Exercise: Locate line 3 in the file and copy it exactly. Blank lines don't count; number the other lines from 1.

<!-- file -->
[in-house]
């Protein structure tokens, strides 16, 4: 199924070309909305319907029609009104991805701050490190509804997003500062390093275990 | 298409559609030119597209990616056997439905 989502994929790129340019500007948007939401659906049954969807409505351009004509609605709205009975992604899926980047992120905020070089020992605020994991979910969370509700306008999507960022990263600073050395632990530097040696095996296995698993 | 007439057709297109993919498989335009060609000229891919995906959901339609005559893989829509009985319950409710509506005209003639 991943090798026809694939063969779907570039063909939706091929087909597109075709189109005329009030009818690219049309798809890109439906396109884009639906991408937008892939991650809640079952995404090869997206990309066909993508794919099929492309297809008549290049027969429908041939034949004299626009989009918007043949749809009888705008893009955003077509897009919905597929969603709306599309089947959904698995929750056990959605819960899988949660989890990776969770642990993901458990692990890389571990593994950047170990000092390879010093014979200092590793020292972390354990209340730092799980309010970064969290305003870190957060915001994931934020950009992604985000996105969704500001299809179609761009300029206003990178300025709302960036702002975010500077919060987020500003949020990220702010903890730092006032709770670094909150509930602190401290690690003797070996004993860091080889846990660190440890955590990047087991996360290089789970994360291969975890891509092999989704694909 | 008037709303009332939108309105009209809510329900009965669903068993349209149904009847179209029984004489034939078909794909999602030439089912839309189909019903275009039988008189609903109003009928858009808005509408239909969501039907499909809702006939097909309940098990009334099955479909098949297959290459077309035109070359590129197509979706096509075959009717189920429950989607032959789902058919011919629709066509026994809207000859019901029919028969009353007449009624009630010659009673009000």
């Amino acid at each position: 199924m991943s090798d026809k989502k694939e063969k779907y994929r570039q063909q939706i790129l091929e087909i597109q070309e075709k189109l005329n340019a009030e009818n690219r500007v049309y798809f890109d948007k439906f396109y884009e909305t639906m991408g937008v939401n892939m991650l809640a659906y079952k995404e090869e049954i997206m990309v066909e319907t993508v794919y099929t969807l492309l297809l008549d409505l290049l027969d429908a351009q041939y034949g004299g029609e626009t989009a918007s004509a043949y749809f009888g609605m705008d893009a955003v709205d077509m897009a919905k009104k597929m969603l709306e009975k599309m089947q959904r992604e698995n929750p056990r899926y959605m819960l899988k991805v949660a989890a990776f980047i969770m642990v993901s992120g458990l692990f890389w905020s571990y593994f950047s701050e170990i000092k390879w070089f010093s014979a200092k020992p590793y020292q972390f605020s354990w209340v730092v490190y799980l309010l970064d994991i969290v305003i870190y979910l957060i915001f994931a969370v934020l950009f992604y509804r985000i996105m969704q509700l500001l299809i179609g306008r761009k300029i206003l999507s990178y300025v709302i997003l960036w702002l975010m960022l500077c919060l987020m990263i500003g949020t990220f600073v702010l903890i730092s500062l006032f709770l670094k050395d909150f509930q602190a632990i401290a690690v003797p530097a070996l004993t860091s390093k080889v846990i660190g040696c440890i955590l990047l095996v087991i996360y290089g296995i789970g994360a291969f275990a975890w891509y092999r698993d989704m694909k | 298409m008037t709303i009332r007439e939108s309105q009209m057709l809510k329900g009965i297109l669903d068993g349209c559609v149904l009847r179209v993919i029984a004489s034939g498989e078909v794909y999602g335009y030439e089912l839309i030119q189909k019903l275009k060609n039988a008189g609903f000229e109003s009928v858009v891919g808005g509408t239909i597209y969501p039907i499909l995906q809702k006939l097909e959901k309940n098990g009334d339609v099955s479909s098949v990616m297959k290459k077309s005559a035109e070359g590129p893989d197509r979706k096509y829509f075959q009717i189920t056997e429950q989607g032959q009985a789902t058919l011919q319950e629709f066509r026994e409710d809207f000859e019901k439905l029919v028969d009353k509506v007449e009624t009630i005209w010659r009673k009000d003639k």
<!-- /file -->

């Amino acid at each position: 199924m991943s090798d026809k989502k694939e063969k779907y994929r570039q063909q939706i790129l091929e087909i597109q070309e075709k189109l005329n340019a009030e009818n690219r500007v049309y798809f890109d948007k439906f396109y884009e909305t639906m991408g937008v939401n892939m991650l809640a659906y079952k995404e090869e049954i997206m990309v066909e319907t993508v794919y099929t969807l492309l297809l008549d409505l290049l027969d429908a351009q041939y034949g004299g029609e626009t989009a918007s004509a043949y749809f009888g609605m705008d893009a955003v709205d077509m897009a919905k009104k597929m969603l709306e009975k599309m089947q959904r992604e698995n929750p056990r899926y959605m819960l899988k991805v949660a989890a990776f980047i969770m642990v993901s992120g458990l692990f890389w905020s571990y593994f950047s701050e170990i000092k390879w070089f010093s014979a200092k020992p590793y020292q972390f605020s354990w209340v730092v490190y799980l309010l970064d994991i969290v305003i870190y979910l957060i915001f994931a969370v934020l950009f992604y509804r985000i996105m969704q509700l500001l299809i179609g306008r761009k300029i206003l999507s990178y300025v709302i997003l960036w702002l975010m960022l500077c919060l987020m990263i500003g949020t990220f600073v702010l903890i730092s500062l006032f709770l670094k050395d909150f509930q602190a632990i401290a690690v003797p530097a070996l004993t860091s390093k080889v846990i660190g040696c440890i955590l990047l095996v087991i996360y290089g296995i789970g994360a291969f275990a975890w891509y092999r698993d989704m694909k | 298409m008037t709303i009332r007439e939108s309105q009209m057709l809510k329900g009965i297109l669903d068993g349209c559609v149904l009847r179209v993919i029984a004489s034939g498989e078909v794909y999602g335009y030439e089912l839309i030119q189909k019903l275009k060609n039988a008189g609903f000229e109003s009928v858009v891919g808005g509408t239909i597209y969501p039907i499909l995906q809702k006939l097909e959901k309940n098990g009334d339609v099955s479909s098949v990616m297959k290459k077309s005559a035109e070359g590129p893989d197509r979706k096509y829509f075959q009717i189920t056997e429950q989607g032959q009985a789902t058919l011919q319950e629709f066509r026994e409710d809207f000859e019901k439905l029919v028969d009353k509506v007449e009624t009630i005209w010659r009673k009000d003639k």